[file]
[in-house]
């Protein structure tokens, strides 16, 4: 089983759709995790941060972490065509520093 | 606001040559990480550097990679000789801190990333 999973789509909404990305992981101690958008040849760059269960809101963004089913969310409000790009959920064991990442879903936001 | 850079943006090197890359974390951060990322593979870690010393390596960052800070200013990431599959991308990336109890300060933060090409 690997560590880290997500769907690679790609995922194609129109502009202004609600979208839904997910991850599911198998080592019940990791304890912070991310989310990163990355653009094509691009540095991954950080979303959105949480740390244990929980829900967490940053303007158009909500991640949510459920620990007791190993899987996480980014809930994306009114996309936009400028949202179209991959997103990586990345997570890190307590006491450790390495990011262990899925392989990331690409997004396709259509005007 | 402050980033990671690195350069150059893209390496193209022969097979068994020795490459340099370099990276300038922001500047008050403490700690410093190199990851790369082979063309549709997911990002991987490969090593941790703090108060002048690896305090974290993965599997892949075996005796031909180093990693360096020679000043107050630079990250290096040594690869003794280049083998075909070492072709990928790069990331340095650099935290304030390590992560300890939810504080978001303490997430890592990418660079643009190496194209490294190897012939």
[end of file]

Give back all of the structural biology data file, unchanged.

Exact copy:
[in-house]
């Protein structure tokens, strides 16, 4: 089983759709995790941060972490065509520093 | 606001040559990480550097990679000789801190990333 999973789509909404990305992981101690958008040849760059269960809101963004089913969310409000790009959920064991990442879903936001 | 850079943006090197890359974390951060990322593979870690010393390596960052800070200013990431599959991308990336109890300060933060090409 690997560590880290997500769907690679790609995922194609129109502009202004609600979208839904997910991850599911198998080592019940990791304890912070991310989310990163990355653009094509691009540095991954950080979303959105949480740390244990929980829900967490940053303007158009909500991640949510459920620990007791190993899987996480980014809930994306009114996309936009400028949202179209991959997103990586990345997570890190307590006491450790390495990011262990899925392989990331690409997004396709259509005007 | 402050980033990671690195350069150059893209390496193209022969097979068994020795490459340099370099990276300038922001500047008050403490700690410093190199990851790369082979063309549709997911990002991987490969090593941790703090108060002048690896305090974290993965599997892949075996005796031909180093990693360096020679000043107050630079990250290096040594690869003794280049083998075909070492072709990928790069990331340095650099935290304030390590992560300890939810504080978001303490997430890592990418660079643009190496194209490294190897012939």